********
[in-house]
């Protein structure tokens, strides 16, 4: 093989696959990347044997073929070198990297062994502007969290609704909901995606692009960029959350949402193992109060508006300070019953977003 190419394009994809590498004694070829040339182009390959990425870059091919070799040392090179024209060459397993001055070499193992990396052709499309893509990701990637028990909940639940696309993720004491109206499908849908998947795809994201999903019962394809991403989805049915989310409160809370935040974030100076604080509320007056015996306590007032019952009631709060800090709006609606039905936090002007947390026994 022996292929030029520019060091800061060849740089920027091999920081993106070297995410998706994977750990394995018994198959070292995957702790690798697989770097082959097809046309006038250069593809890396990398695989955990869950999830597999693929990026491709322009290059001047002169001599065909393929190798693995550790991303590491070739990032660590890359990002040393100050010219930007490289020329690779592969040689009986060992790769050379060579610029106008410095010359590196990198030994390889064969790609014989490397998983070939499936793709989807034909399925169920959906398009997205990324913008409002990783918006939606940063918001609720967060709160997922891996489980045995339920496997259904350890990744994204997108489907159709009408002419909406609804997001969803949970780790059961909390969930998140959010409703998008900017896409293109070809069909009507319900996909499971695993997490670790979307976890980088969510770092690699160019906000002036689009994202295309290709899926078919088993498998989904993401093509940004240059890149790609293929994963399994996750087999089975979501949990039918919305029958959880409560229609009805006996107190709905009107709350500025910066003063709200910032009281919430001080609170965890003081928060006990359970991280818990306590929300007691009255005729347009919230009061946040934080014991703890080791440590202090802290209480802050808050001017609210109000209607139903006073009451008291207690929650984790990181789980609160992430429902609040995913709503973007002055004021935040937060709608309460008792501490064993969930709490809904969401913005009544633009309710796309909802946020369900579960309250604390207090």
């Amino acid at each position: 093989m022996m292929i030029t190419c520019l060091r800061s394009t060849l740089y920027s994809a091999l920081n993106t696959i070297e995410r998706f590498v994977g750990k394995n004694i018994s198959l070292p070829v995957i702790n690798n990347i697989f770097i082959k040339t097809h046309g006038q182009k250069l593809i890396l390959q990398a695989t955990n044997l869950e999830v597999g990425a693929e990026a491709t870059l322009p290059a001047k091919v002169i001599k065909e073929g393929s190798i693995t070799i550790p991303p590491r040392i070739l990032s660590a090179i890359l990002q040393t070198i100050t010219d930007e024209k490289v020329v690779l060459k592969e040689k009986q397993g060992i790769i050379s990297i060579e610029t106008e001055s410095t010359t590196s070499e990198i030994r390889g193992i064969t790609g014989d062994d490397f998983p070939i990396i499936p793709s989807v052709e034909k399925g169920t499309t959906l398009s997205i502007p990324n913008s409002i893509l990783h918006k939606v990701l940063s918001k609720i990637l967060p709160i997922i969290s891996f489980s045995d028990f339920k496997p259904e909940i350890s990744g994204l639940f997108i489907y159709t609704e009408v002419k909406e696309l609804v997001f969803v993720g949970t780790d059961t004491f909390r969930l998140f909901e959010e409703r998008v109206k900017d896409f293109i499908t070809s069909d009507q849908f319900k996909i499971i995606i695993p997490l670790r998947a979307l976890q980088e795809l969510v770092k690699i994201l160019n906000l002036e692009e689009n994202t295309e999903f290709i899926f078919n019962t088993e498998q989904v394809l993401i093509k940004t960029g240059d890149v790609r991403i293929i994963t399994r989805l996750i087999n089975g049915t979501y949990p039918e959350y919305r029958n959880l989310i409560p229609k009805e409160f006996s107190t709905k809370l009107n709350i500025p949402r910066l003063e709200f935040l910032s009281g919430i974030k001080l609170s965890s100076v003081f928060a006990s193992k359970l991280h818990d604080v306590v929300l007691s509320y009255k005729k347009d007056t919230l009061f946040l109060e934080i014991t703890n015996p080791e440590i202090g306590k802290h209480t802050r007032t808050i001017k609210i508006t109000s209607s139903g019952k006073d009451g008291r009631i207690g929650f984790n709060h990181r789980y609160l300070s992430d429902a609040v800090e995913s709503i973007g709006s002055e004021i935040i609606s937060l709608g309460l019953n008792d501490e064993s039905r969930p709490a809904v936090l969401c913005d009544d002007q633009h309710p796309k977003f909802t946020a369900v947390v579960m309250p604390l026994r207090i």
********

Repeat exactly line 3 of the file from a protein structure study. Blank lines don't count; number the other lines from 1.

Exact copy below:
């Amino acid at each position: 093989m022996m292929i030029t190419c520019l060091r800061s394009t060849l740089y920027s994809a091999l920081n993106t696959i070297e995410r998706f590498v994977g750990k394995n004694i018994s198959l070292p070829v995957i702790n690798n990347i697989f770097i082959k040339t097809h046309g006038q182009k250069l593809i890396l390959q990398a695989t955990n044997l869950e999830v597999g990425a693929e990026a491709t870059l322009p290059a001047k091919v002169i001599k065909e073929g393929s190798i693995t070799i550790p991303p590491r040392i070739l990032s660590a090179i890359l990002q040393t070198i100050t010219d930007e024209k490289v020329v690779l060459k592969e040689k009986q397993g060992i790769i050379s990297i060579e610029t106008e001055s410095t010359t590196s070499e990198i030994r390889g193992i064969t790609g014989d062994d490397f998983p070939i990396i499936p793709s989807v052709e034909k399925g169920t499309t959906l398009s997205i502007p990324n913008s409002i893509l990783h918006k939606v990701l940063s918001k609720i990637l967060p709160i997922i969290s891996f489980s045995d028990f339920k496997p259904e909940i350890s990744g994204l639940f997108i489907y159709t609704e009408v002419k909406e696309l609804v997001f969803v993720g949970t780790d059961t004491f909390r969930l998140f909901e959010e409703r998008v109206k900017d896409f293109i499908t070809s069909d009507q849908f319900k996909i499971i995606i695993p997490l670790r998947a979307l976890q980088e795809l969510v770092k690699i994201l160019n906000l002036e692009e689009n994202t295309e999903f290709i899926f078919n019962t088993e498998q989904v394809l993401i093509k940004t960029g240059d890149v790609r991403i293929i994963t399994r989805l996750i087999n089975g049915t979501y949990p039918e959350y919305r029958n959880l989310i409560p229609k009805e409160f006996s107190t709905k809370l009107n709350i500025p949402r910066l003063e709200f935040l910032s009281g919430i974030k001080l609170s965890s100076v003081f928060a006990s193992k359970l991280h818990d604080v306590v929300l007691s509320y009255k005729k347009d007056t919230l009061f946040l109060e934080i014991t703890n015996p080791e440590i202090g306590k802290h209480t802050r007032t808050i001017k609210i508006t109000s209607s139903g019952k006073d009451g008291r009631i207690g929650f984790n709060h990181r789980y609160l300070s992430d429902a609040v800090e995913s709503i973007g709006s002055e004021i935040i609606s937060l709608g309460l019953n008792d501490e064993s039905r969930p709490a809904v936090l969401c913005d009544d002007q633009h309710p796309k977003f909802t946020a369900v947390v579960m309250p604390l026994r207090i």